To the best of our knowledge, mast cell infiltration in the appendix due to systemic mastocytosis has not been described until to date. In this report, we describe a case of systemic mastocytosis presenting as acute appendicitis, which has successfully been treated with laparoscopic appendicectomy. Histology revealed dense infiltrates of mast cell aggregates found in tryptase-stained biopsy sections with c-KIT D816V positivity.
A 38-year-old Caucasian female with systemic mastocytosis c-KIT D816V (+) diagnosed in 2006, who had been on symptomatic therapy with anti-histamines (H1 and H2 blockers) for pruritus, was admitted to the hospital for acute right-sided abdominal pain which become progressively worse after a duration of 24 h. The pain was constant and sharp in intensity and was not relieved with narcotics. She complained of nausea but denied vomiting and diarrhea. Physical examinations revealed severe tenderness in the right and lower abdominal quadrant. Laboratory studies showed a normal white blood cell count of 8 × 103/μl with eosinophilia of 1.6 × 103/μl, a hemoglobin level of 11.2 g/dl and a platelet count of 253 × 103/μl. A comprehensive metabolic panel, amylase, and lipase were all within normal limits. The serum tryptase level was elevated at 23 μg/l (normal value: 0.4-10.9 μg/l). A CT of the abdomen and pelvis noted an enlarged appendix of 12 mm in diameter, with minimal wall enhancement. General surgery was consulted and finally the patient underwent a laparoscopic appendectomy. The appendix was found to be hyperemic and firm, and it was densely adherent to the posterior cecum, the surrounding peritoneal wall, and the overlying mesenteric fat. Histological exam of the appendix revealed acute appendicitis with mastocytosis (greater than 30 mast cells per high-power field) by immunoperoxidase studies with mast cell tryptase and CD117 (fig. 1, fig. 2, fig. 3, and fig. 4). She subsequently improved and was discharged home.
|Fig. 1. Neutrophilic infiltration within the surface epithelium.|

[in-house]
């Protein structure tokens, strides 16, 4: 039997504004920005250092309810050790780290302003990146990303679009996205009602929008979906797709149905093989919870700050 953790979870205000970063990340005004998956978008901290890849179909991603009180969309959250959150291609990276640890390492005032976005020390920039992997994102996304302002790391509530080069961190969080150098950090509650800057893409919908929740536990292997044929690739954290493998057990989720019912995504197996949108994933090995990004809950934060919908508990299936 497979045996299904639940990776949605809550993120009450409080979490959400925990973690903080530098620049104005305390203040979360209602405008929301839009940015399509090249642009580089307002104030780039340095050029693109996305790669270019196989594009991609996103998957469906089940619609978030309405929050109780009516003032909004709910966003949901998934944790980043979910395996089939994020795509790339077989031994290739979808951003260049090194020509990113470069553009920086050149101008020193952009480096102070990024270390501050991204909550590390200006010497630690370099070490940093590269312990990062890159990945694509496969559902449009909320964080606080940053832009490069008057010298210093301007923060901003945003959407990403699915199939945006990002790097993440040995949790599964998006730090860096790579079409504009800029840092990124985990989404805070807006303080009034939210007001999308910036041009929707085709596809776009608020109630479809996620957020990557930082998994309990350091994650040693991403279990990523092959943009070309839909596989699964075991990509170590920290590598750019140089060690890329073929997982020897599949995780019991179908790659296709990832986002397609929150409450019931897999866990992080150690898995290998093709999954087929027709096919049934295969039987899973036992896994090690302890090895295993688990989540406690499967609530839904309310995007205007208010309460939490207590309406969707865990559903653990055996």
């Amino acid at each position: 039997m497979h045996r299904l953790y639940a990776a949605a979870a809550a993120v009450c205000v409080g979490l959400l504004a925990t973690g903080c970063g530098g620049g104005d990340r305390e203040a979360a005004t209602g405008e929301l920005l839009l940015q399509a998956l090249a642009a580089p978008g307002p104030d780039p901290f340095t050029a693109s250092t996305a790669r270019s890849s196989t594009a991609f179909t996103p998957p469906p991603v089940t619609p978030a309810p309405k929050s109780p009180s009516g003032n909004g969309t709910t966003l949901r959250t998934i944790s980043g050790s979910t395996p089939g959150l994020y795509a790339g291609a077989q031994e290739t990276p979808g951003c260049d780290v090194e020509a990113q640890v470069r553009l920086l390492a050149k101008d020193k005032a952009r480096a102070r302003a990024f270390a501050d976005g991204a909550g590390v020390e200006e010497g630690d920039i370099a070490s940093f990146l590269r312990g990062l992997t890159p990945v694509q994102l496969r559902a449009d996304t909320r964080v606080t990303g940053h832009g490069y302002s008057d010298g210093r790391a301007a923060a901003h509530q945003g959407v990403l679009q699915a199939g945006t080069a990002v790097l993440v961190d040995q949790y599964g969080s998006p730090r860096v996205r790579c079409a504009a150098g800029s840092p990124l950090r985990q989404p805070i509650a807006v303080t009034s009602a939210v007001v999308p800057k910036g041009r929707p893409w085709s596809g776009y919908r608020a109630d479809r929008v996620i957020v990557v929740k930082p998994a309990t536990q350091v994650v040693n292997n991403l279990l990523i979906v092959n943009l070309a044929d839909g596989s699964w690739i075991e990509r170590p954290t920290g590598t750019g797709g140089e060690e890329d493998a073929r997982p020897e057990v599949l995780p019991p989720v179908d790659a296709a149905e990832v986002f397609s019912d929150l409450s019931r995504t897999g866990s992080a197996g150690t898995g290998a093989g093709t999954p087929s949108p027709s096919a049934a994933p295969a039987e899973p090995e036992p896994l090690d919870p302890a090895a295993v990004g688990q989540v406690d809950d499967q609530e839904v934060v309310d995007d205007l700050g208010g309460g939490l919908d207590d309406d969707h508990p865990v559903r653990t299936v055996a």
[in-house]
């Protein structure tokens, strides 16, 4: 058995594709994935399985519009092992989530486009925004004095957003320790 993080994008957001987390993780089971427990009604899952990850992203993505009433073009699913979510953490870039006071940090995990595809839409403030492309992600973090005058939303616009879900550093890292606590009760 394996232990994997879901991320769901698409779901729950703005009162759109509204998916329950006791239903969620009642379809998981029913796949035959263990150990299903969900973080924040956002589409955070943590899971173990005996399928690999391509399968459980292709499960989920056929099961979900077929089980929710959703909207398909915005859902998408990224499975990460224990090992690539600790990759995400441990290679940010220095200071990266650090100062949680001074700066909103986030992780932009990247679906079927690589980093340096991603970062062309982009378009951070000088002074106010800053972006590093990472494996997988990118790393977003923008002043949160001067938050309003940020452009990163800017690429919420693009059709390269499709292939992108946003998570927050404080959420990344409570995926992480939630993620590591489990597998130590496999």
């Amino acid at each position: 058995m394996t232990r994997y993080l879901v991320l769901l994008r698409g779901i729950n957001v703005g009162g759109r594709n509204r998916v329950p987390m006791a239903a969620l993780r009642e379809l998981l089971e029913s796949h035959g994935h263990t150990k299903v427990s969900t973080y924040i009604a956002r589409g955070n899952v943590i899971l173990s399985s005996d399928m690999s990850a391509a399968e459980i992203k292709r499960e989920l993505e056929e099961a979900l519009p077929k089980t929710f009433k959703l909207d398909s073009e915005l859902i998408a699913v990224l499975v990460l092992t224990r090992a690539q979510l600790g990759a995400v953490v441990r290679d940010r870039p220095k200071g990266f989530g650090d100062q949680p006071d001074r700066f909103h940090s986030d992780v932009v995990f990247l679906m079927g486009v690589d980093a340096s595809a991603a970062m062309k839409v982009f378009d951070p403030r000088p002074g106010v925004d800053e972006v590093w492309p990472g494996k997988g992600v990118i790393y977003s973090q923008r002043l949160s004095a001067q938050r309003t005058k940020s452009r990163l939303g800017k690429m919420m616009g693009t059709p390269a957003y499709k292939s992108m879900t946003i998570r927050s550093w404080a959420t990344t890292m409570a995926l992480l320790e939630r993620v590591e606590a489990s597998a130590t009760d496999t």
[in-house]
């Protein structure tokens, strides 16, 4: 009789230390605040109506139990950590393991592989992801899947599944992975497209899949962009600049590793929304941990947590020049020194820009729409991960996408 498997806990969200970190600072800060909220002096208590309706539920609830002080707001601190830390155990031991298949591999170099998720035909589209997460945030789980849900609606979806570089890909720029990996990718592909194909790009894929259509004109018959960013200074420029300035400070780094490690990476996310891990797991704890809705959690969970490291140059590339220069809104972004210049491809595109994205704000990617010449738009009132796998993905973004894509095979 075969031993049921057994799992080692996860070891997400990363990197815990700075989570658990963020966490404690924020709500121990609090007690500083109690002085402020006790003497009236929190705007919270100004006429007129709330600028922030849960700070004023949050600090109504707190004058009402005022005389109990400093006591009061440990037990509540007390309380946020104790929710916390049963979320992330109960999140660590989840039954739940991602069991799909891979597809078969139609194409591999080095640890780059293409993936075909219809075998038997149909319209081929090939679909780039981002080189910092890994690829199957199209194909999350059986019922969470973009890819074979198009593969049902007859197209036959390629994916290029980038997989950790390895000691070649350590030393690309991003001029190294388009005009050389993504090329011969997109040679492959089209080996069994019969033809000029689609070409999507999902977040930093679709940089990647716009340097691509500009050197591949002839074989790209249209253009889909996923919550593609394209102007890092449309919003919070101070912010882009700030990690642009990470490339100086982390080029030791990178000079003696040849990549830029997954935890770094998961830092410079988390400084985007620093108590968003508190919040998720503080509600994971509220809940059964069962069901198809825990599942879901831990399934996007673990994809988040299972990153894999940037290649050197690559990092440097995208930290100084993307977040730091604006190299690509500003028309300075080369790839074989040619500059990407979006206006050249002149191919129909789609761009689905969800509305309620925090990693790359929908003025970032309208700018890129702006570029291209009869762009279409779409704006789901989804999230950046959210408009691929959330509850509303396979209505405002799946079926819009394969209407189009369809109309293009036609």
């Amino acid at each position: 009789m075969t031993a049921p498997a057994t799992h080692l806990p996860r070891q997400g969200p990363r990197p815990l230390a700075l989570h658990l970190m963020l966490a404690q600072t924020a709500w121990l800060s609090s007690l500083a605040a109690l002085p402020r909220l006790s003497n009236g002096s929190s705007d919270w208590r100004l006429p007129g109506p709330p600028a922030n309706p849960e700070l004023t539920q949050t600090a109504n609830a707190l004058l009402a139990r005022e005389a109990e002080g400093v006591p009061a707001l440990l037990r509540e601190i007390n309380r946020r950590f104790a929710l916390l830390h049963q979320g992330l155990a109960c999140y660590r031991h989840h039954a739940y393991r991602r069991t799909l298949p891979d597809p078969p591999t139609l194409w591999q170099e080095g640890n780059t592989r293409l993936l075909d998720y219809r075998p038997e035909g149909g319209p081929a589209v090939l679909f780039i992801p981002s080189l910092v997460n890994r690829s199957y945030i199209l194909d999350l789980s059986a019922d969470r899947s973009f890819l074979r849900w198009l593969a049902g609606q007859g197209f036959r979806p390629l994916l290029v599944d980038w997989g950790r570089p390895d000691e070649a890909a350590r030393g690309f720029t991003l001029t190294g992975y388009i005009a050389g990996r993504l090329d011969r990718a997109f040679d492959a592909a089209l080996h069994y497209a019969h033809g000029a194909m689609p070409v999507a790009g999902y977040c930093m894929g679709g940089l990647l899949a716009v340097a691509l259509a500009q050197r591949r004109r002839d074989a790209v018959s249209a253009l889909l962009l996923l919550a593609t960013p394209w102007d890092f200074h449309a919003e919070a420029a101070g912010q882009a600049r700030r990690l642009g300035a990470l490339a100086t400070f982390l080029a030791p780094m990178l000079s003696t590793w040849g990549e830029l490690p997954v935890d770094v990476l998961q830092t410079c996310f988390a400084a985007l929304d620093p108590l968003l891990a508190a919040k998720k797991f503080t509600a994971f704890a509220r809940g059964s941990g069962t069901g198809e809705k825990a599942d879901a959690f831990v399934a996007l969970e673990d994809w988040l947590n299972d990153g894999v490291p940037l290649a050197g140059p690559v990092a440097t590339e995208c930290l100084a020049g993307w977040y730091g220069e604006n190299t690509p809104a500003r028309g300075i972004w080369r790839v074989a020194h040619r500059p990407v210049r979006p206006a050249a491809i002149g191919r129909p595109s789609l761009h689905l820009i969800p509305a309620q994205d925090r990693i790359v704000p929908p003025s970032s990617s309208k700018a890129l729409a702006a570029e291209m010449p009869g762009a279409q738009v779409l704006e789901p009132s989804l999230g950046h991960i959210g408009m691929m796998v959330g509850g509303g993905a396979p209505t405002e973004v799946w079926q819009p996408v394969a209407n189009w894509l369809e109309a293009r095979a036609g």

|Fig. 2. Hypercellular lamina propria with mast cells infiltration.|
|Fig. 3. Mast cell tryptase highlighting the mast cells.|
|Fig. 4. Mast cells positive for c-kit (CD117).|
Mastocytosis is a disorder involving neoplastic proliferation of mast cells and their CD34+ precursors. There are two major forms of mastocytosis: cutaneous mastocytosis, which is defined by the presence of one or more lesions limited to the skin (the face, palms, and soles are usually not affected) , and the systemic form of mastocytosis (systemic mastocytosis), characterized by lesions affecting various internal organs, mainly the bone marrow and the GI tract, as well as the liver and spleen . Notably, a point mutation in position 816 of the receptor (KIT D816V mutation) is found in up to 85% of all patients with systemic mastocytosis . Clinical symptoms in patients with mastocytosis are caused either by release of biological mediators from the mast cells and/or their accumulation in various organs of the body, the skin and the bone marrow being more commonly associated . In their review, Jensen et al.  have reported GI symptoms in 60-80% of patients with systemic mastocytosis, rendering GI symptoms as common as pruritus in these patients. The various GI manifestations reported in systemic mastocytosis are presented in table 1.